Break the Rules and Grow with your Photography! Rules in photography are there for a reason. They developed over time, they give some sort of a secure path to follow and if you follow them, your pictures improve and you usually are not bad off. In this article i will give a hands-on example to better understand why you will grow with your photography when you break the rules.
Nothing against following the rules. But, as with most creative topics, sometimes it’s necessary to break them to understand why they work. If you choose to only follow given rules and paths you might never understand why they are there and what exactly they do.
To truly understand why they are so good, you have to look at them from different perspectives. That means follow them and try to understand them. Now get yourself in the opposite perspective and go reverse. Did you try that already with a specific rule in photography? What happened to your picture? What happend to your photography after?
Break the Rules!
My example shot: The dark center
In late Autumn 2017 i went on a recreational trip to western Ireland. It’s not the perfect time to capture those stunning green landscapes and ever changing weather patterns Ireland is famous for. It’s more like grey in grey and most of the landscape has lost it’s brilliant colour. All the green grass is more ochre-brownish and seems generally less appealing. But it’s low season and the life is very quite and relaxing during this time of year – especially on the famous parts of the west coast. No tourist masses to distract you, cheap accomodations and rental cars making decisions easier and even the infamous Ring of Kerry is almost empty.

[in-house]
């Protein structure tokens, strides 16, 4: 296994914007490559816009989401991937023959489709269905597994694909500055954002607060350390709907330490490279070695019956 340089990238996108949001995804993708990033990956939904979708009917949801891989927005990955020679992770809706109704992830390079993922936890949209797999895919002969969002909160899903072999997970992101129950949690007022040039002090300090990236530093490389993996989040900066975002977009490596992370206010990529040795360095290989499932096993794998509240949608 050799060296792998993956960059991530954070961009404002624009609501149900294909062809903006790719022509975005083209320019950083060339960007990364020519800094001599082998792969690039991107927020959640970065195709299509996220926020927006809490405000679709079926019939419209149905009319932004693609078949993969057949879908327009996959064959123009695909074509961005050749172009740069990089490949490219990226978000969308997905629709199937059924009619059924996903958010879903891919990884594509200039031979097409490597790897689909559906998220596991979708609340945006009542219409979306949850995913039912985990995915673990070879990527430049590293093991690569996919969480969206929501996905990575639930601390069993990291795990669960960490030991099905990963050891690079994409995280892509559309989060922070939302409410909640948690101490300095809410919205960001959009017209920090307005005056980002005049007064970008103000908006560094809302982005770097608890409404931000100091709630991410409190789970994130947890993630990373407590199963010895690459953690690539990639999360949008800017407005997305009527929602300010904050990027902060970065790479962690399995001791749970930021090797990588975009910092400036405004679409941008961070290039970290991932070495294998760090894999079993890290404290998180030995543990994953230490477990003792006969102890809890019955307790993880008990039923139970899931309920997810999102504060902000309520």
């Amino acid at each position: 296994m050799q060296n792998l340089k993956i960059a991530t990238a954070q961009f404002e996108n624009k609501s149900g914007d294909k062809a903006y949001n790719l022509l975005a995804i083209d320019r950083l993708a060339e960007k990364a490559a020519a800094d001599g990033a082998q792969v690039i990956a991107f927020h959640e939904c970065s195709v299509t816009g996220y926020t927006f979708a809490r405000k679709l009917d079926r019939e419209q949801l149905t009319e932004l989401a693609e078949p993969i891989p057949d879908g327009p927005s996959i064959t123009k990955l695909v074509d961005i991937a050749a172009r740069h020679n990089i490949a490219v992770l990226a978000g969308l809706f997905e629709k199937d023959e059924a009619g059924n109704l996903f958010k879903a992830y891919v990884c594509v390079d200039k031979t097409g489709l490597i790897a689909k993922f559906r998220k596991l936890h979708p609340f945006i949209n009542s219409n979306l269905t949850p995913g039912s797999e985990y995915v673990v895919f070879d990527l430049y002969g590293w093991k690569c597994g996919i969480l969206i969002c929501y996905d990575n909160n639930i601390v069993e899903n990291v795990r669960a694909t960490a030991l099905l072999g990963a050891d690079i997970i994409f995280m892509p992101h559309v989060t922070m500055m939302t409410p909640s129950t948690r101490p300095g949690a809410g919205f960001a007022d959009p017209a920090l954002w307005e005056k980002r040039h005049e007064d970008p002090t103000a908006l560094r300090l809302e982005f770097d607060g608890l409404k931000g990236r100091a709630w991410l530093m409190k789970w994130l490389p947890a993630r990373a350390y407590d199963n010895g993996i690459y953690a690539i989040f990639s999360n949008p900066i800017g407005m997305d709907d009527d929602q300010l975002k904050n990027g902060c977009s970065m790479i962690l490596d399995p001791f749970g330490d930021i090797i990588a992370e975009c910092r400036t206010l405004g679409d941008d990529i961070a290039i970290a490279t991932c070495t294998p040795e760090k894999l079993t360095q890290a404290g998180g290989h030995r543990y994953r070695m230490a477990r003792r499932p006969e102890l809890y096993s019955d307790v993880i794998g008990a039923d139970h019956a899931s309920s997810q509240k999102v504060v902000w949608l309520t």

Here in this particular image somewhere on the Dingle peninsula it was a pretty grey and dark evening. It was just after sunset and the road was on the corner of some thick cloud layers. The contrasts were small, but there was still enough light to shoot without a tripod (thanks to the fullframe sensor ;)). I saw this lake with its cloud layer on top and all the grey and brown tones around and thought to give it a try. I wanted to see what happens if i frame the dark spot with a naturally bright frame.
I positioned the lake – the dark spot – in the center (horizontally, vertically it still meets the golden rule) and framed it with the brighter white fog and clouds. On a standard picture a skilled photographer would do the exact opposite: He would frame a bright spot in the center of an image and and frame it with some sort of darker parts. This normally pleases the human eye and it draws the attention naturally to the bright spot.
As there was not much contrast i could easily play around with them in post production. As for most of my photography i only used lightroom and only did the “oldschool” editing. I pulled the exposure and blacks down a notch, pushed the contrasts and whites for a natural balance and added some clarity to work out the edges of the fog (and i exported the picture for web use including the Mountain Moments logo as always as a standard setting for the export).
The result is a somewhat interesting picture. There still is the golden rule for the lower part of the fog. The upper two thirds of the image is plain white and also most parts on the left and right in the lower part are quite bright comparing to the center. The attention naturally seems do be attracted to the dark spot – opposite to the rule. The bright small river in the center might be the topping on the cake that drives this “unnatural” allocation of brightness back to a naturally appealing and interesting form. I this case b/w works perfectly: it minimize the viewers distraction to the center (the small river in the black center) comparing to a version in colour.
Break the Rules and Grow with your Photography
Break the rules, do something completely different and grow in trying so: Break the Rules and Grow with your Photography. A dark main spot as point of interest framed in brightness? You saw that it can work. A colourful sunset in black and white? Try it. A composition totally off the track without any golden ratio or golden section? Go for it!
My tipp: For any rule in photography go out and break it! Don’t break all at the same time (well, you can try and still claim it to be art ;)), go one by one. Try different ways, see what happens and try to understand why things changed.
Have you read out full tutorial for mountain photography? It’s in german, but you can press the translate button and try it out.